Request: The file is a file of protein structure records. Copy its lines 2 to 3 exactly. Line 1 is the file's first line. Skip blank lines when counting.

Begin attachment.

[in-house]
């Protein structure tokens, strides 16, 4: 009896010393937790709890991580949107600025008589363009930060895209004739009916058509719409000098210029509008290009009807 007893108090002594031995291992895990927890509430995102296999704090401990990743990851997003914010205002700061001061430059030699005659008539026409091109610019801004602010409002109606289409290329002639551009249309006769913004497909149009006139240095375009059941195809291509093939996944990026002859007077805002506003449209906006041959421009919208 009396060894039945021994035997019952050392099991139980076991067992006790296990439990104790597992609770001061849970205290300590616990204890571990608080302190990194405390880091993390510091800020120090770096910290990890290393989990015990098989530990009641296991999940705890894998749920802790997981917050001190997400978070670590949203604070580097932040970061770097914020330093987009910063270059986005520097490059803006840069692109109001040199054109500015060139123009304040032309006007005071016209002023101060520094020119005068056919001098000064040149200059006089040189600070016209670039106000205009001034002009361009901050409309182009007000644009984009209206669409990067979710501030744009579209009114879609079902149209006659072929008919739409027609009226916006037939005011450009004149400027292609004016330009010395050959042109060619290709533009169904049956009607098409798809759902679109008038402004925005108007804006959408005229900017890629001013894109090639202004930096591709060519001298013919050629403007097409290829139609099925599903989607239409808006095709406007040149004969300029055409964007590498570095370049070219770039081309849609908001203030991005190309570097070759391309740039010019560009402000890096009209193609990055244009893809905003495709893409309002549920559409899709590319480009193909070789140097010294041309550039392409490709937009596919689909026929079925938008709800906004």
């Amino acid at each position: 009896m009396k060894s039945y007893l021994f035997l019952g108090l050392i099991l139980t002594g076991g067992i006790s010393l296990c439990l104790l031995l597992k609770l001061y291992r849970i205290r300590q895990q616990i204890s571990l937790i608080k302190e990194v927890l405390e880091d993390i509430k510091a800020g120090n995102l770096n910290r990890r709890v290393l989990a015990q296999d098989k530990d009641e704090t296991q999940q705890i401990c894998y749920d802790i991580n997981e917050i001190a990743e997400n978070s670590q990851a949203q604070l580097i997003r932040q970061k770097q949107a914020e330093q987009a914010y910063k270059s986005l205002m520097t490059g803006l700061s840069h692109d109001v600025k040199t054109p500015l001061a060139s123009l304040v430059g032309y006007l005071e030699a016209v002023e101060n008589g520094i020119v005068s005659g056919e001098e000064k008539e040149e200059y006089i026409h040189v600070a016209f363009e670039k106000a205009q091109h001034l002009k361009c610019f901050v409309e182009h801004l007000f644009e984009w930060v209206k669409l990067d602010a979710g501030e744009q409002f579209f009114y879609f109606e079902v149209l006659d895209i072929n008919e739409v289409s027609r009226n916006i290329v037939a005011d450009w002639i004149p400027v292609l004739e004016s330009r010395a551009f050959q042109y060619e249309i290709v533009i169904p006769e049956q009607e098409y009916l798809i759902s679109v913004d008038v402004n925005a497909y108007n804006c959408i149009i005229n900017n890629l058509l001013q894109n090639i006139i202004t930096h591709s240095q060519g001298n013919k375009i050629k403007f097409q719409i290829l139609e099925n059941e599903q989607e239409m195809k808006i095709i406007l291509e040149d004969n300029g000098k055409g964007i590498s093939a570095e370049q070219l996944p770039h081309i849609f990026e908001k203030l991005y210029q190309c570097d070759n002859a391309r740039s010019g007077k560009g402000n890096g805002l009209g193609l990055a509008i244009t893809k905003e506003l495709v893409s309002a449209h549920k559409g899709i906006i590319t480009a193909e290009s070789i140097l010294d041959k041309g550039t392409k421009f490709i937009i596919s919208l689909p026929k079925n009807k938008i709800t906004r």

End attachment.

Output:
């Protein structure tokens, strides 16, 4: 009896010393937790709890991580949107600025008589363009930060895209004739009916058509719409000098210029509008290009009807 007893108090002594031995291992895990927890509430995102296999704090401990990743990851997003914010205002700061001061430059030699005659008539026409091109610019801004602010409002109606289409290329002639551009249309006769913004497909149009006139240095375009059941195809291509093939996944990026002859007077805002506003449209906006041959421009919208 009396060894039945021994035997019952050392099991139980076991067992006790296990439990104790597992609770001061849970205290300590616990204890571990608080302190990194405390880091993390510091800020120090770096910290990890290393989990015990098989530990009641296991999940705890894998749920802790997981917050001190997400978070670590949203604070580097932040970061770097914020330093987009910063270059986005520097490059803006840069692109109001040199054109500015060139123009304040032309006007005071016209002023101060520094020119005068056919001098000064040149200059006089040189600070016209670039106000205009001034002009361009901050409309182009007000644009984009209206669409990067979710501030744009579209009114879609079902149209006659072929008919739409027609009226916006037939005011450009004149400027292609004016330009010395050959042109060619290709533009169904049956009607098409798809759902679109008038402004925005108007804006959408005229900017890629001013894109090639202004930096591709060519001298013919050629403007097409290829139609099925599903989607239409808006095709406007040149004969300029055409964007590498570095370049070219770039081309849609908001203030991005190309570097070759391309740039010019560009402000890096009209193609990055244009893809905003495709893409309002549920559409899709590319480009193909070789140097010294041309550039392409490709937009596919689909026929079925938008709800906004």
């Amino acid at each position: 009896m009396k060894s039945y007893l021994f035997l019952g108090l050392i099991l139980t002594g076991g067992i006790s010393l296990c439990l104790l031995l597992k609770l001061y291992r849970i205290r300590q895990q616990i204890s571990l937790i608080k302190e990194v927890l405390e880091d993390i509430k510091a800020g120090n995102l770096n910290r990890r709890v290393l989990a015990q296999d098989k530990d009641e704090t296991q999940q705890i401990c894998y749920d802790i991580n997981e917050i001190a990743e997400n978070s670590q990851a949203q604070l580097i997003r932040q970061k770097q949107a914020e330093q987009a914010y910063k270059s986005l205002m520097t490059g803006l700061s840069h692109d109001v600025k040199t054109p500015l001061a060139s123009l304040v430059g032309y006007l005071e030699a016209v002023e101060n008589g520094i020119v005068s005659g056919e001098e000064k008539e040149e200059y006089i026409h040189v600070a016209f363009e670039k106000a205009q091109h001034l002009k361009c610019f901050v409309e182009h801004l007000f644009e984009w930060v209206k669409l990067d602010a979710g501030e744009q409002f579209f009114y879609f109606e079902v149209l006659d895209i072929n008919e739409v289409s027609r009226n916006i290329v037939a005011d450009w002639i004149p400027v292609l004739e004016s330009r010395a551009f050959q042109y060619e249309i290709v533009i169904p006769e049956q009607e098409y009916l798809i759902s679109v913004d008038v402004n925005a497909y108007n804006c959408i149009i005229n900017n890629l058509l001013q894109n090639i006139i202004t930096h591709s240095q060519g001298n013919k375009i050629k403007f097409q719409i290829l139609e099925n059941e599903q989607e239409m195809k808006i095709i406007l291509e040149d004969n300029g000098k055409g964007i590498s093939a570095e370049q070219l996944p770039h081309i849609f990026e908001k203030l991005y210029q190309c570097d070759n002859a391309r740039s010019g007077k560009g402000n890096g805002l009209g193609l990055a509008i244009t893809k905003e506003l495709v893409s309002a449209h549920k559409g899709i906006i590319t480009a193909e290009s070789i140097l010294d041959k041309g550039t392409k421009f490709i937009i596919s919208l689909p026929k079925n009807k938008i709800t906004r």